Let’s repeat a small part of RIMs statement again: “Apple clearly made certain design decisions and it should take responsibility for these decisions.” I have to agree completely. If someone at Apple decided that we consumers wanted a thin phone rather than one whose antenna simply works, then they need to own up to that. If they believe they know what we want without asking us, they again need to step up to the plate.

The bottom line is that Apple needs to take ownership of this issue – and fast. People aren’t returning their iPhones in droves, no. However, by continuing this charade of “we didn’t do anything wrong,” they are starting to chip away at the sterling product reputation they once had. And, of course, they’re showing people that perhaps they really don’t care all that much when it comes to what we want and need.

Missing Sync for BlackBerry Review

When Traci told me that she was having issues with managing her BlackBerry, I suggested taking a look at the Missing Sync solution. While I’ve never owned a BlackBerry, I’ve been pretty impressed with what MarkSpace has done with their other products. Indeed, Traci gave ‘er a fair shake:

From installation to synchronization, Missing Sync 2.0.2 for BlackBerry has been easy to use, quick, and smooth.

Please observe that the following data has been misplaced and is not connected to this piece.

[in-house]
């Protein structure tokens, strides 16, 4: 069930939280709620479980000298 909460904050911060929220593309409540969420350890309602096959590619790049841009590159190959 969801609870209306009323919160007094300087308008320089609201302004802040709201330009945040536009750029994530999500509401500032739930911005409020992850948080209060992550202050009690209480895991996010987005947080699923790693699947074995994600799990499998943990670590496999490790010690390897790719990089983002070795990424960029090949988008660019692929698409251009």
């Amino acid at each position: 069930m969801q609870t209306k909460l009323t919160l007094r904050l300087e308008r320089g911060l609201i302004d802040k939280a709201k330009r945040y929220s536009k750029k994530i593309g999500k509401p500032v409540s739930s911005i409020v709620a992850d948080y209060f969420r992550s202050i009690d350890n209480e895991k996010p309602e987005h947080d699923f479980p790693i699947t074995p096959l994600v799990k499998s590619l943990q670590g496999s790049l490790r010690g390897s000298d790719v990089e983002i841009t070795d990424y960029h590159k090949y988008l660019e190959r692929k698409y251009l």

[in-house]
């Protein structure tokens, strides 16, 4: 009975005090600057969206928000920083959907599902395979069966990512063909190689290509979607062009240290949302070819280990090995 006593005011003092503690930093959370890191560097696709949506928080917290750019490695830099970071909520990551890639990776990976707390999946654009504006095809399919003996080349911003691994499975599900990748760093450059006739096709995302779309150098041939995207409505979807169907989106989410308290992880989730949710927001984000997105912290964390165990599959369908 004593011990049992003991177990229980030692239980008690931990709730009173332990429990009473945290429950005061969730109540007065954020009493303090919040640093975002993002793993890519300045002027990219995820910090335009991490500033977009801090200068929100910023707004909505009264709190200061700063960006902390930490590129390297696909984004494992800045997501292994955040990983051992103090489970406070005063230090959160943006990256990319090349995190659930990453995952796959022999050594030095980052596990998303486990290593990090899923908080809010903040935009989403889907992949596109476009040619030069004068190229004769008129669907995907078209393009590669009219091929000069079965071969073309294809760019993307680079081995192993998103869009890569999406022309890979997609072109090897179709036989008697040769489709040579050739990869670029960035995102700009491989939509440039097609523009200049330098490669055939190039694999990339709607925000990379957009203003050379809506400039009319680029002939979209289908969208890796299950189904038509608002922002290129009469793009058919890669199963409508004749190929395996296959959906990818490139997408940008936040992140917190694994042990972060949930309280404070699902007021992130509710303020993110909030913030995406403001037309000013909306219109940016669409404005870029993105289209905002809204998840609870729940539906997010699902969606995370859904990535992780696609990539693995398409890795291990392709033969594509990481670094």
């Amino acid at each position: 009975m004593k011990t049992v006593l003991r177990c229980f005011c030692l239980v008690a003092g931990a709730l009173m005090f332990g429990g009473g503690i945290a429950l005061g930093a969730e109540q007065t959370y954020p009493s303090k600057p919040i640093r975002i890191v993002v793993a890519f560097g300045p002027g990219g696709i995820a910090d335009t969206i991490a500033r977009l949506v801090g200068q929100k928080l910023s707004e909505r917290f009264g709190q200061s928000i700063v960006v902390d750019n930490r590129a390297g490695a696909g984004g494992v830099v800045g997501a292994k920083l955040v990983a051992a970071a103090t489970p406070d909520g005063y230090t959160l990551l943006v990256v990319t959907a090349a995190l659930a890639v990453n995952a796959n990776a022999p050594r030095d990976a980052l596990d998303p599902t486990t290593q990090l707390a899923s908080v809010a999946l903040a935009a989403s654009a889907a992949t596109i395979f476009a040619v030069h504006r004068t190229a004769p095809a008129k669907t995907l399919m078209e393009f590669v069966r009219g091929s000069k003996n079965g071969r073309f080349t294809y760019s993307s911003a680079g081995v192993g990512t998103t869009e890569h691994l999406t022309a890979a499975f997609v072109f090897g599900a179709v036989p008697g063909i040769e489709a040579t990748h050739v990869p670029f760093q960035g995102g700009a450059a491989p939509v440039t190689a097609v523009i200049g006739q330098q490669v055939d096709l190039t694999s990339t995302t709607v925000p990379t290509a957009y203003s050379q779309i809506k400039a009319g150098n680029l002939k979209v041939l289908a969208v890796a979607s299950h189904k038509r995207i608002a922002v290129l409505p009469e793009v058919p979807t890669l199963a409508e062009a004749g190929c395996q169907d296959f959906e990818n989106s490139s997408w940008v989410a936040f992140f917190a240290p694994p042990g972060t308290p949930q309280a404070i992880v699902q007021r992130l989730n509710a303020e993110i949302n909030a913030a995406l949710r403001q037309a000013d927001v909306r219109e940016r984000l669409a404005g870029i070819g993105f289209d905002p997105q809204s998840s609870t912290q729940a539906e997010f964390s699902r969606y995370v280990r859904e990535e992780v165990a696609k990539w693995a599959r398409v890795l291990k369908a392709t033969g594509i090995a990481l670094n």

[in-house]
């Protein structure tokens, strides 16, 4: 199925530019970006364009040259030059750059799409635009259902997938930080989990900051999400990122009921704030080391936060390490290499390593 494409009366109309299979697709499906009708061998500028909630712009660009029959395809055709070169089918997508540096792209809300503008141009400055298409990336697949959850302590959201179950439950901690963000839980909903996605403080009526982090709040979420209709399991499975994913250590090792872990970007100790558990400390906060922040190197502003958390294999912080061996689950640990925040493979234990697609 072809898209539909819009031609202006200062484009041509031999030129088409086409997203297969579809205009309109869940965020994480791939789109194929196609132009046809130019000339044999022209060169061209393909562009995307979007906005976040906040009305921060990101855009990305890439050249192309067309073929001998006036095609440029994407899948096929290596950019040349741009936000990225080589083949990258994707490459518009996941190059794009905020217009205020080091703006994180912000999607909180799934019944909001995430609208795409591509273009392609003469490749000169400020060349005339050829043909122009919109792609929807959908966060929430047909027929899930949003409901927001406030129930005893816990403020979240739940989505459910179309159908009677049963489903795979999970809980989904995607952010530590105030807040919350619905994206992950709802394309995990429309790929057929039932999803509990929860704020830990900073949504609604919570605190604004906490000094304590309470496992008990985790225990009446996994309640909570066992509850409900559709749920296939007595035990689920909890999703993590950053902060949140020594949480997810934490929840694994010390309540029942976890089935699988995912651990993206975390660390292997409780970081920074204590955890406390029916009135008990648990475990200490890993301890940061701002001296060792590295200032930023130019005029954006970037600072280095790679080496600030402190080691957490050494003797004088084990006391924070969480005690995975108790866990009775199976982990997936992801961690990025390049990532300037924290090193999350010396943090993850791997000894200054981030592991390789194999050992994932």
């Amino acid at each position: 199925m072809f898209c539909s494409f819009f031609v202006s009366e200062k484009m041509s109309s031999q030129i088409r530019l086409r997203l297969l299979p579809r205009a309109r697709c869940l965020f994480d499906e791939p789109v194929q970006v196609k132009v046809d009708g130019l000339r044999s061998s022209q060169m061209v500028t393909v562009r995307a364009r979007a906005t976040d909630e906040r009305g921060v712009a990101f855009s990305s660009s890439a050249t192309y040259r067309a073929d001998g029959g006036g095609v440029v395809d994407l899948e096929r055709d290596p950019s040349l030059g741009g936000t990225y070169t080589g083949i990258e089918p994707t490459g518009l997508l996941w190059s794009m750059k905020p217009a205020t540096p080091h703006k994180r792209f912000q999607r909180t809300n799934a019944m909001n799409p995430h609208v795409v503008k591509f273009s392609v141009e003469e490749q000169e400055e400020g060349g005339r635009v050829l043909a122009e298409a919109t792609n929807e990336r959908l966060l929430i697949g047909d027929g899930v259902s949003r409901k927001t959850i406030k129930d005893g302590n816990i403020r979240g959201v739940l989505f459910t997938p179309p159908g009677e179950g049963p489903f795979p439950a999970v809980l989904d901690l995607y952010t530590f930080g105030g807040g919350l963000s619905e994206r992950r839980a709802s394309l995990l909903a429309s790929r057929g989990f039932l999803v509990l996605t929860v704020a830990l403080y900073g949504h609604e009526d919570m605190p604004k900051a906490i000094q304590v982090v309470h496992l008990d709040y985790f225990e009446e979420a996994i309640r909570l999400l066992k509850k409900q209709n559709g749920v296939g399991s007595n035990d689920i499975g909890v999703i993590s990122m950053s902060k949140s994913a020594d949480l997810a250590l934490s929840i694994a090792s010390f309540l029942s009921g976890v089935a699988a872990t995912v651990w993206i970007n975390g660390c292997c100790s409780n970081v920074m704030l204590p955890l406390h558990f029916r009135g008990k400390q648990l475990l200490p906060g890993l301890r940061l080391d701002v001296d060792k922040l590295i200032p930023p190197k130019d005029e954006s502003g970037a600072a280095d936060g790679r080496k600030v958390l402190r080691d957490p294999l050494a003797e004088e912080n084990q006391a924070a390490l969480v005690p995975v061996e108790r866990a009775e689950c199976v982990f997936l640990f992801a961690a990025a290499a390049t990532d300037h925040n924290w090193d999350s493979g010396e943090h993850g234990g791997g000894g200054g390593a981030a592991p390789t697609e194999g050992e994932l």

Although sometimes a bit frustrating to read, the dialogue box provides frequent pertinent messages, as well as “suggestions.”

The automated Bluetooth sync (followed by an initial USB connection) is fabulous.

Not being able to sync email (nor get Research In Motion [RIM] updates) is not ideal, however, this is a powerful tool for syncing everything else that is important on the device.

As a BlackBerry user for three years, I can appreciate an easy and quick way to sync data between my device and computer.

When I decided to go bi-operating systems, using my Mac for most of my work, I relied on PocketMac for BlackBerry (still needing to sync using my PC to receive RIM updates). As what you may read on the Internet, PocketMac doesn’t offer an ideal synchronization experience.

After finally upgrading my BlackBerry 8700g to the Tour 9630, I was faced with the same dilemma.

Outlook spoiled me, and using Entourage has been comparable to using PocketMac. Do I use this as an excuse and opportunity to finally change my email client?

During an electronic dialogue with Chris, I explained my situation, and he offered me to try Missing Sync.

I thought it would be great to allow Missing Sync to help me with transitioning to Mac OS X’s built-in email client (I didn’t discuss my grandiose plans with Chris by the way).

My problem was my “skimming” rather than “reading” the directives. About everything else (calendar, call log, music, photos) synced with “success,” but my contacts. Attempts to synchronize contacts from my device with Mac Contacts yielded no apparent results. Call it late night scurrying. For some reason, looking at the option to override data seemed like another viable option.

Major whoopsie.

I wiped out data from my device and had a cute couple of contacts placed in my device from my Mac Contacts. Yeah.

After breaks away from the computer and device, I checked out other options and found I could sync with Entourage. I had to go through the process multiple times before my contact data was completely restored, but I didn’t mind.

I recommend Missing Sync with a disclaimer to “read” the directives. 🙂